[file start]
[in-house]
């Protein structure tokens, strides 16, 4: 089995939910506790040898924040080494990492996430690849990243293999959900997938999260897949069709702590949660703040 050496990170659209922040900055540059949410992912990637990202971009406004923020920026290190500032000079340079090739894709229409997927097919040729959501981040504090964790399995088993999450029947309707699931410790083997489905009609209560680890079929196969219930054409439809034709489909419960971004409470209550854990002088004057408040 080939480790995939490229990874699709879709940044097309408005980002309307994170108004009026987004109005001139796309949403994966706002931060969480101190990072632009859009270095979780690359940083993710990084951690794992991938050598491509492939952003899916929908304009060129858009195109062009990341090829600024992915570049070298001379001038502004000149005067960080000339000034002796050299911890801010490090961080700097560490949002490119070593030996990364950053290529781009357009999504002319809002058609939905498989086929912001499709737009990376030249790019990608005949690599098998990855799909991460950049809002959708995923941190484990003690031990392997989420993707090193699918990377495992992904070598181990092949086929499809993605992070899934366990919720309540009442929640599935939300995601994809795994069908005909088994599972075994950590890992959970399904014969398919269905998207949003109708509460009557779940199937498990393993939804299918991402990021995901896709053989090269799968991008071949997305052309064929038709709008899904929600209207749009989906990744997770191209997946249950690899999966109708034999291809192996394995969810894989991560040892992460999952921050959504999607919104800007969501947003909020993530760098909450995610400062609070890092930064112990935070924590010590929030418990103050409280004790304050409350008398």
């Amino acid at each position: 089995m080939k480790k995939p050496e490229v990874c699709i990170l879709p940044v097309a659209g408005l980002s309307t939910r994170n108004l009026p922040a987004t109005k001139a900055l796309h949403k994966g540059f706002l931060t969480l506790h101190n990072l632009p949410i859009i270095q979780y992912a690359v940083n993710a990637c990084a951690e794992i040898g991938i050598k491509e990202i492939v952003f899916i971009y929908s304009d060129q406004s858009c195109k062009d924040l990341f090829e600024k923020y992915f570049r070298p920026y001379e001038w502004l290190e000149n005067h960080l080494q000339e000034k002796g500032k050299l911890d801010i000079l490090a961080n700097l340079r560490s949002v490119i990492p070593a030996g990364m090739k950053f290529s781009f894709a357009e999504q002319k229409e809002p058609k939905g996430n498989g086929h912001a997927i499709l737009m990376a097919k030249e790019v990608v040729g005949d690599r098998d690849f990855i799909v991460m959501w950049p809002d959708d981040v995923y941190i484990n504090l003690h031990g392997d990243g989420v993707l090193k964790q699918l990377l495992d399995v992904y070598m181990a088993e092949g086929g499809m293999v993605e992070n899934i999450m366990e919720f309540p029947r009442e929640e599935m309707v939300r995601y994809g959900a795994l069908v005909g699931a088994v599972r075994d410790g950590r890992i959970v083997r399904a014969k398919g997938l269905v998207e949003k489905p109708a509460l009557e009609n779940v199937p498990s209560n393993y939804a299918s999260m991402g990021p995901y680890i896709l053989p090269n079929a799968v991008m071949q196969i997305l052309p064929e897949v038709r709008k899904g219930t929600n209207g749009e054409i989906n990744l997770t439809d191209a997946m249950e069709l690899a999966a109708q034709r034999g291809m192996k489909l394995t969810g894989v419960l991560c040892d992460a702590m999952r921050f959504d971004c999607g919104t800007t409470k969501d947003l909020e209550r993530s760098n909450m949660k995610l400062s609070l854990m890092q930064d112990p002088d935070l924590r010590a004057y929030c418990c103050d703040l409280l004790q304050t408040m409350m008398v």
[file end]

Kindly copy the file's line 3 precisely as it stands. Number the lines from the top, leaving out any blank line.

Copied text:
């Amino acid at each position: 089995m080939k480790k995939p050496e490229v990874c699709i990170l879709p940044v097309a659209g408005l980002s309307t939910r994170n108004l009026p922040a987004t109005k001139a900055l796309h949403k994966g540059f706002l931060t969480l506790h101190n990072l632009p949410i859009i270095q979780y992912a690359v940083n993710a990637c990084a951690e794992i040898g991938i050598k491509e990202i492939v952003f899916i971009y929908s304009d060129q406004s858009c195109k062009d924040l990341f090829e600024k923020y992915f570049r070298p920026y001379e001038w502004l290190e000149n005067h960080l080494q000339e000034k002796g500032k050299l911890d801010i000079l490090a961080n700097l340079r560490s949002v490119i990492p070593a030996g990364m090739k950053f290529s781009f894709a357009e999504q002319k229409e809002p058609k939905g996430n498989g086929h912001a997927i499709l737009m990376a097919k030249e790019v990608v040729g005949d690599r098998d690849f990855i799909v991460m959501w950049p809002d959708d981040v995923y941190i484990n504090l003690h031990g392997d990243g989420v993707l090193k964790q699918l990377l495992d399995v992904y070598m181990a088993e092949g086929g499809m293999v993605e992070n899934i999450m366990e919720f309540p029947r009442e929640e599935m309707v939300r995601y994809g959900a795994l069908v005909g699931a088994v599972r075994d410790g950590r890992i959970v083997r399904a014969k398919g997938l269905v998207e949003k489905p109708a509460l009557e009609n779940v199937p498990s209560n393993y939804a299918s999260m991402g990021p995901y680890i896709l053989p090269n079929a799968v991008m071949q196969i997305l052309p064929e897949v038709r709008k899904g219930t929600n209207g749009e054409i989906n990744l997770t439809d191209a997946m249950e069709l690899a999966a109708q034709r034999g291809m192996k489909l394995t969810g894989v419960l991560c040892d992460a702590m999952r921050f959504d971004c999607g919104t800007t409470k969501d947003l909020e209550r993530s760098n909450m949660k995610l400062s609070l854990m890092q930064d112990p002088d935070l924590r010590a004057y929030c418990c103050d703040l409280l004790q304050t408040m409350m008398v």